Apparent arson at former hospital

Henryton complex called `needless endangerment' after years of fires

December 20, 2007|By Ellie Baublitz | Ellie Baublitz,Sun reporter

A two-alarm fire yesterday at an abandoned hospital in Carroll County is the latest in a series of arsons at the state-owned complex, officials said as they called for the buildings there to be repaired or razed.

The fire yesterday was the largest in recent memory at the 53-acre Henryton Hospital, overlooking the Patapsco River near Sykesville, said Bill Rehkopf, spokesman for the Sykesville-Freedom District Fire Department. The cause is being investigated, but the state fire marshal's office preliminarily ruled that the fire had been set.

About two years ago, a garage on the property burned down, one of perhaps a half-dozen fires there in the past three or four years, Rehkopf said. He described the complex as "a needless endangerment to people."

"It's a big problem for us," he said. "We've tried to get the state to do something. We know that complex very well, and this fire does not mean the end of the fires."

Firefighters were called to the complex about 4:15 a.m. yesterday. The theater inside the main hospital building was on fire, and the roof and floors had collapsed, Rehkopf said.

About 80 firefighters from Carroll, Baltimore and Howard counties battled the fire, which was brought under control by 8 a.m. There were no reports of injuries.

Deputy Fire Marshal Bruce Bouch said the walls of the burned building are in danger of collapsing. He echoed Rehkopf's concerns about the complex's 19 buildings, which have been abandoned for more than 20 years. Bouch said fire officials are seeking to block access to the property, which is a frequent target of graffiti and other vandalism.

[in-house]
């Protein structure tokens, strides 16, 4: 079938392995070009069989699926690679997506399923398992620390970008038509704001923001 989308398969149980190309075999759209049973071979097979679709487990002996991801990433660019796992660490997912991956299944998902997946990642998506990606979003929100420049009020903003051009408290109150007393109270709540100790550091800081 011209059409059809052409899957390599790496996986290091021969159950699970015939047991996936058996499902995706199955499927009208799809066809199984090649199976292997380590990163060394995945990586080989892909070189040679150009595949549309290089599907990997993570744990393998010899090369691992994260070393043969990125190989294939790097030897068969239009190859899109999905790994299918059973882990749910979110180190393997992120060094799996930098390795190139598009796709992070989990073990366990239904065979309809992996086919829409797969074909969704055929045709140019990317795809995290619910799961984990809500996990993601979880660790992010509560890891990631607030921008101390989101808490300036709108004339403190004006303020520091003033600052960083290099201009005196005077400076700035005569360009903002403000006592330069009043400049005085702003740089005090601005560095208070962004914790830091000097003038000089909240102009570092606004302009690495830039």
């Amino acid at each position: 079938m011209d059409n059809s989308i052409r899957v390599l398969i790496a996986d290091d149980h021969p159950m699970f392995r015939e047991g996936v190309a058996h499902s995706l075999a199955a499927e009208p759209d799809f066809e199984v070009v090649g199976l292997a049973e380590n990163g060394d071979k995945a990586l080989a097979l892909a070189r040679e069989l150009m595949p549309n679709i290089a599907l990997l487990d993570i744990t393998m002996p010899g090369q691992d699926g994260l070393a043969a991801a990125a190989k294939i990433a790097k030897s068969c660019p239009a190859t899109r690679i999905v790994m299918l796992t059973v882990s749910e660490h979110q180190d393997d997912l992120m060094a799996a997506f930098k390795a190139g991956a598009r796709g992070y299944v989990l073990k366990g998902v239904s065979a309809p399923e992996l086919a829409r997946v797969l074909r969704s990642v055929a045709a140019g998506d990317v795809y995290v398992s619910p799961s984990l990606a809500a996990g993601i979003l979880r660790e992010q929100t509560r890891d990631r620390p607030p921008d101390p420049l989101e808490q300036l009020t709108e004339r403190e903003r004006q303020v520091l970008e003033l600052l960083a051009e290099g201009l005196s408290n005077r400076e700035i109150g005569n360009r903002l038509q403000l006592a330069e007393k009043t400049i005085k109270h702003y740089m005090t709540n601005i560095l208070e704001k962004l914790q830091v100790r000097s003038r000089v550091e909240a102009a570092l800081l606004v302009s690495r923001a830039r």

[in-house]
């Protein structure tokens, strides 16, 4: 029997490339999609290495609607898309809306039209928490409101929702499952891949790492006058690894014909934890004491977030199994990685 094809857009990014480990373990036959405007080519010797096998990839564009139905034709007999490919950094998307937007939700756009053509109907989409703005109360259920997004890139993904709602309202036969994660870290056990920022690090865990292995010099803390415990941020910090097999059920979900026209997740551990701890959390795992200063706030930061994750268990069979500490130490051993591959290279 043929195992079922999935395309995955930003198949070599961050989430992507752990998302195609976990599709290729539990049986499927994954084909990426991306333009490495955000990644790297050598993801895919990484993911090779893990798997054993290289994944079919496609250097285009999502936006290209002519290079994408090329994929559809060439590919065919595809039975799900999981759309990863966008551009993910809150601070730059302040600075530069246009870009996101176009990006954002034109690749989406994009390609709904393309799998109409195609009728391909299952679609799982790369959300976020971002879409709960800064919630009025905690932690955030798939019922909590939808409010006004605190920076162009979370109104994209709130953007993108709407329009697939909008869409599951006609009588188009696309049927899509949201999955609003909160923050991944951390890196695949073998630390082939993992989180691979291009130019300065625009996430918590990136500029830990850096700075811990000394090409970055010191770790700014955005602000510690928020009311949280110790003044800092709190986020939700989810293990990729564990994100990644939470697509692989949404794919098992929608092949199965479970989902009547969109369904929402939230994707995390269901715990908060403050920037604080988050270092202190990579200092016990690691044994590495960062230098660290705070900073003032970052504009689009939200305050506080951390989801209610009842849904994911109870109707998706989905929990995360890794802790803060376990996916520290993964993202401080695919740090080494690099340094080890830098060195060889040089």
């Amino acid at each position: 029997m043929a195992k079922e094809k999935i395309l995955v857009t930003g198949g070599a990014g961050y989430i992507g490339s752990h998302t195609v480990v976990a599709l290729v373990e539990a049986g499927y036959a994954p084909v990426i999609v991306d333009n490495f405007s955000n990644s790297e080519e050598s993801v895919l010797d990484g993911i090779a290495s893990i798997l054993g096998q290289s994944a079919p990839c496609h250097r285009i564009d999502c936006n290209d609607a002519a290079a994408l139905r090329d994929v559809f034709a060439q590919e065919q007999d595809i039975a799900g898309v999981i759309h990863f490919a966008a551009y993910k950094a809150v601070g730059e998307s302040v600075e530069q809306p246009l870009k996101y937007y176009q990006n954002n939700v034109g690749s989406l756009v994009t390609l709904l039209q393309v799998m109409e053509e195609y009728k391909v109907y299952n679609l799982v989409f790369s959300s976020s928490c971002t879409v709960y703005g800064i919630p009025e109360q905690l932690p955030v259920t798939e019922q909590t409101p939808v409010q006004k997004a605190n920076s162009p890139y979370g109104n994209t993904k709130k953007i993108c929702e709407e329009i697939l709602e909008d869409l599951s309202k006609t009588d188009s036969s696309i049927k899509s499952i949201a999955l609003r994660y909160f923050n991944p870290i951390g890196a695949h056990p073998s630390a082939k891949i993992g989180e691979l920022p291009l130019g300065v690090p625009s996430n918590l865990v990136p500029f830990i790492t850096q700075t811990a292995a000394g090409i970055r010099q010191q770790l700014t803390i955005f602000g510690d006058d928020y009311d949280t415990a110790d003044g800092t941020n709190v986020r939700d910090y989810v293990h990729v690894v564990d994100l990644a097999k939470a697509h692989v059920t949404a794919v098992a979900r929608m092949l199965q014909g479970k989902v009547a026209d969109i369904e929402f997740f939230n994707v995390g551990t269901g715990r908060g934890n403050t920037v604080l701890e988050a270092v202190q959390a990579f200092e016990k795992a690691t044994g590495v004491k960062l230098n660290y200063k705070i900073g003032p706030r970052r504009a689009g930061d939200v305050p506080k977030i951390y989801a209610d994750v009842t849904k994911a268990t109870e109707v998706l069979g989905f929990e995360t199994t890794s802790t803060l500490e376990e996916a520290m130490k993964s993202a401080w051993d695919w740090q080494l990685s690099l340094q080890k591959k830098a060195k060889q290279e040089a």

Bouch said he was unnerved as he surveyed the buildings after the fire.

"I was going through all those buildings, and it was really scary. If I hadn't had a flashlight, I could have gone through a hole in the floor in several places," he said.

The Henryton complex opened in 1923 as a tuberculosis hospital for African-Americans. In 1962, it became a facility for the developmentally disabled. It closed in 1985, said John Hammond, a spokesman for the state Department of Health and Mental Hygiene.

Once a facility is closed, it is declared excess property and designated for possible sale. If it doesn't sell, it is given to the state Department of General Services.

Ian Tinsdale, public affairs specialist for the Department of General Services, said the state is awaiting a new appraisal and hopes to sell the property. The state's real estate section told him that yesterday's fire might not affect the property's value, considering its condition.

The property has been on the market at least three times since 1992, according to a 2004 article in The Sun. Carroll County officials considered buying the complex, until too many problems were found with the buildings.

"There was asbestos and things - too many concerns and too many issues," said Vivian Laxton, Carroll County public information officer.

There has also been vandalism over the years.

"There are holes in some areas of the floors, stairways are missing railings, and it's a danger to whoever is in there or to the firefighters," Bouch said.

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